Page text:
Many university students throughout the United States pushed for their schools to divest pensions in South African companies and corporations. One school that was particularly successful in this movement was Johns Hopkins University. The students from Johns Hopkins created a Coalition for a Free South Africa, whose goal was to not only get the university from ending investments to South African companies, but to “campaign against banks investment in and loans to South Africa, targeting Maryland National Bank and Citibank (Johns Hopkins Coalition for a Free South Africa, MSU).” Students from the university began protesting on campus and calling for the university to divest, and fast. Initially the Board of Trustees ignored the student’s call to action, but by 1986 some of the faculty members began protesting with the students, and the issue could no longer be ignored. “With the threat of a faculty-student alliance and the possibility of bad PR in October 1986 the board instituted a selective divestment resolution (Armitage, 2016).”
What proved to be extremely unique about the Johns Hopkins case was that it was not until the student protests were put in grave danger that the Board of Trustees took note of the seriousness of this movement. In the spring of 1986 shantytowns were set-up by the protesters; during one night the Delta Upsilon fraternity “fire bombed the shantytowns, not killing anyone, then the press and the Board took note” (Armitage, 2016). By the fall of 1986 the Board had instituted a law prohibiting shantytown structures from being present on campus, resulting in the arrest of 14 students, one of whom claimed to have been sexually assaulted in the process. It was only through all of this bad press and eventual faculty involvement that the Johns Hopkins Board of Trustees noted the seriousness of the movement and the bad press that followed. As previously noted, the Board of Trustees began a gradual divestment in the fall of 1986, and over the next few years Johns Hopkins University successfully divested in all South African corporations and companies.
The call for divestment carried over into the corporate and financial sectors of the United States and United Kingdom as well. In the 1970s students in the United Kingdom staged sit-ins at bank branches near universities and “educated Barclay customers through pamphlets about Barclays’ ties with apartheid in South Africa (Leitner, Swarthmore University, 2014).” The student led protest against Barclays continued well into the mid-1970’s and in 1976 Barclays National, the South African subsidiary, purchased upwards of 6 million pounds of defense bonds, further enraging the protesters, who called for increased public and private withdrawals from Barclays Banks.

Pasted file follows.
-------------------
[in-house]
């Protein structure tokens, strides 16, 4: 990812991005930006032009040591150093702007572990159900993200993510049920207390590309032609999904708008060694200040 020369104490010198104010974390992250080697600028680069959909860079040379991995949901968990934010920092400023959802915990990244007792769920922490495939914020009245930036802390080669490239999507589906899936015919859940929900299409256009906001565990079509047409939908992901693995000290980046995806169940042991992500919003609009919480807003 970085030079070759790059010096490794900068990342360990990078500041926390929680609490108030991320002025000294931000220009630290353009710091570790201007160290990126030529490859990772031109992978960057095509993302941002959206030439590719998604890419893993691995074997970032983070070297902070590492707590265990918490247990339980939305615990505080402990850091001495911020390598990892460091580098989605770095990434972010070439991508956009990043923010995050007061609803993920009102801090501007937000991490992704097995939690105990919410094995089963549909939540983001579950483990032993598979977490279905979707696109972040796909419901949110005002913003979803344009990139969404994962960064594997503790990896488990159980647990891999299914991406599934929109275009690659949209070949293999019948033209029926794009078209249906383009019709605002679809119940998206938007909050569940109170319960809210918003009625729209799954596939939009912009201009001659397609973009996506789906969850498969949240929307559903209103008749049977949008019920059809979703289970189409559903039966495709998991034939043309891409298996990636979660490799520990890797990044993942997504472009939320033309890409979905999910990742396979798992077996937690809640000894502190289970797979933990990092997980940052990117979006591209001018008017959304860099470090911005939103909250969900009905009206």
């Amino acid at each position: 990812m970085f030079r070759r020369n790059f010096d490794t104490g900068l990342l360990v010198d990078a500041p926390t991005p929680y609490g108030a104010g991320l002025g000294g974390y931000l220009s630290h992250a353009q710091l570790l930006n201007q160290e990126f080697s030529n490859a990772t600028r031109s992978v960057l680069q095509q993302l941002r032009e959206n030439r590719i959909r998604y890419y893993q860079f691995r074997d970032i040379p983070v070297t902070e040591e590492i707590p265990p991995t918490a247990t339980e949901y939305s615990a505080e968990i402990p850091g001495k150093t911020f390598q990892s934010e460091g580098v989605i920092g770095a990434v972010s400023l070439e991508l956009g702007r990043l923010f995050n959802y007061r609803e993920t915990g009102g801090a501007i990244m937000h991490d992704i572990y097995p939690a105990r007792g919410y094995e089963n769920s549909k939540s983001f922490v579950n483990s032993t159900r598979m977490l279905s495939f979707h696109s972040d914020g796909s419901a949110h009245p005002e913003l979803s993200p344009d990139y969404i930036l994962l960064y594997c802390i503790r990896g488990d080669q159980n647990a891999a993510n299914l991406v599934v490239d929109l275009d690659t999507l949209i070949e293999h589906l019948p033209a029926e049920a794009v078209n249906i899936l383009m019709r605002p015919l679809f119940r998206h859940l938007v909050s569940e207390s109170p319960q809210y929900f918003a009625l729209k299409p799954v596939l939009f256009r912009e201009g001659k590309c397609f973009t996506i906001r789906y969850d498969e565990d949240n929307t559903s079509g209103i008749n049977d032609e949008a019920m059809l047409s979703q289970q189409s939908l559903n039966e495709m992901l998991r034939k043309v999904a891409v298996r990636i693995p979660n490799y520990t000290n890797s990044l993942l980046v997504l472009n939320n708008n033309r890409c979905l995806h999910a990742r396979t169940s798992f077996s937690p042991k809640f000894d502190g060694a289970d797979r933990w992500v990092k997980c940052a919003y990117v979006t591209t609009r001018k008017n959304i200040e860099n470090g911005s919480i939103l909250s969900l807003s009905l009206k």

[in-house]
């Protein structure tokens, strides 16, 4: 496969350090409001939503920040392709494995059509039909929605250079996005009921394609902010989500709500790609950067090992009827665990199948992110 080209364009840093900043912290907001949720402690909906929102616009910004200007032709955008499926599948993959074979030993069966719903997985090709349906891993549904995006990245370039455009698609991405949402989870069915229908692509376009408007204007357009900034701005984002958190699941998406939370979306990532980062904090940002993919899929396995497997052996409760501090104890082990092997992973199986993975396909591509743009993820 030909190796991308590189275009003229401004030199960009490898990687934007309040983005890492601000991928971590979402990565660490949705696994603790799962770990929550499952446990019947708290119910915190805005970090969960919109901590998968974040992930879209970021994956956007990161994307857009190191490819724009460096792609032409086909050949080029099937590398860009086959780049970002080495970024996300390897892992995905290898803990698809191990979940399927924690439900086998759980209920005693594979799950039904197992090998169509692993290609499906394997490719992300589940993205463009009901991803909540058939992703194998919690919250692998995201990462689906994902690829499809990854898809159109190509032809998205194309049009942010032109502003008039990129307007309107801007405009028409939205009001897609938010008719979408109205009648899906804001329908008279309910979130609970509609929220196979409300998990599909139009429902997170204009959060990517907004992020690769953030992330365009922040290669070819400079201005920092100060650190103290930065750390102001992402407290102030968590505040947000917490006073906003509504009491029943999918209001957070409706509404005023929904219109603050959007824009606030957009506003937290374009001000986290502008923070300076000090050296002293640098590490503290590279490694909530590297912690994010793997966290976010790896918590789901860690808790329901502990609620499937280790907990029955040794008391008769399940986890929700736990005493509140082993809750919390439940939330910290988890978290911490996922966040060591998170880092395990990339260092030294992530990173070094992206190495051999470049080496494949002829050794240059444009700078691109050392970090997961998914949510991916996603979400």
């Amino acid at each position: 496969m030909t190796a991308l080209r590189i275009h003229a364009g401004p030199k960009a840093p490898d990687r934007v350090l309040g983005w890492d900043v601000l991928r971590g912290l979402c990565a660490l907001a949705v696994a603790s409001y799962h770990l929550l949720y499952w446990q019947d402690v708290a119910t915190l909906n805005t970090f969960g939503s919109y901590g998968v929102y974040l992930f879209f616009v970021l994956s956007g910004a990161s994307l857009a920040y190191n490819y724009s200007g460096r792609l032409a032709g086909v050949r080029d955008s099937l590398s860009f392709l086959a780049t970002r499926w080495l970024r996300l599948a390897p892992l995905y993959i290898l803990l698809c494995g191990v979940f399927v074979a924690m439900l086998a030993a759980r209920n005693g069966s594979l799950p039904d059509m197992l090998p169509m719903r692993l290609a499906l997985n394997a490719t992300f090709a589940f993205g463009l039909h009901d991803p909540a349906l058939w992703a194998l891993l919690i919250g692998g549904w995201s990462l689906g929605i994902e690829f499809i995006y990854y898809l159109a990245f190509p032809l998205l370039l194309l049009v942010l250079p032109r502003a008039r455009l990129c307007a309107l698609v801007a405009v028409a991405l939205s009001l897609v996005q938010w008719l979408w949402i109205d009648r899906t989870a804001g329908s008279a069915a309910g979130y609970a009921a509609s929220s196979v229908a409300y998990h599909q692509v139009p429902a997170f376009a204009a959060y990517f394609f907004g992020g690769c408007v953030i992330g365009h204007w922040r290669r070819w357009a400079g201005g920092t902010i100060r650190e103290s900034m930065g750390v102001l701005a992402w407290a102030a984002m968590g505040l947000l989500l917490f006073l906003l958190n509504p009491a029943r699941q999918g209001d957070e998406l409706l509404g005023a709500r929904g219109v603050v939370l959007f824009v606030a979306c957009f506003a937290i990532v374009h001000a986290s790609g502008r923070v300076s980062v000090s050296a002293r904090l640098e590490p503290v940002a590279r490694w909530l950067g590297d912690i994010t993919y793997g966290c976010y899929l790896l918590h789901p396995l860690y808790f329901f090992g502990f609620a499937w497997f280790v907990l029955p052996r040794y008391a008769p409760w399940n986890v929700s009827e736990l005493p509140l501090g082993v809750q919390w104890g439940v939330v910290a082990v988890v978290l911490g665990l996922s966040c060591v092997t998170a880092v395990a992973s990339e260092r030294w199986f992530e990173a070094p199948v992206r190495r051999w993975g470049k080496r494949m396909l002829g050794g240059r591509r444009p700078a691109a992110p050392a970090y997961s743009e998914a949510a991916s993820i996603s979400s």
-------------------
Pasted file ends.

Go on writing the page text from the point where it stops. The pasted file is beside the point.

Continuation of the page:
Throughout the 1980s, British entities including Camden Council and National Methodist Conferences withdrew their accounts as well. In 1981 the anti-apartheid organization, End Loans to South Africa, “set up a Barclays Shadow Board of Directors to exert shareholder pressure (Leitner, Swarthmore, 2014).” This shadow board published reports that further highlighted Barclays continued involvement in South African Apartheid and worked to gain to support of the United Nations to help continue to work towards ultimate South African divestment. By 1986 the protesters has managed to convince 15 local government authorities within England to close their accounts with Barclays and by November of 1986 Barclays finally agreed to sell their South African subsidiary shares. By March of 1987 Barclays was officially completely divested from South Africa and proof was published that ties had been cut with the apartheid government.
The National Divestment Movement in the U.S. and U.K. was not an overnight success. Many entities such as the city of Dallas opted for partial divestment rather than full. Several unsuccessful acts were introduced to the American Congress prior to the passing of the 1986 Anti-Apartheid Act. In 1987 Representative Charles Rangel introduced the Budget Reconciliation Act, which subjected U.S. corporations operating in South Africa to be eligible for double taxation of they did not divest from South Africa. In 1988, the U.S. House of Representatives also attempted to “mandate the withdrawal of all U.S. companies from South Africa, the sale by U.S. residents of all investments in South African companies and an end to most trade, except for the import of certain strategic minerals (Knight, 1990).” In the end this itself was unsuccessful, however the severity of the “call to action” within the bill resulted in a shift in tone by both the U.S. and South African governments, which noted that increased action would be needed if the political and social climate of South Africa was not altered.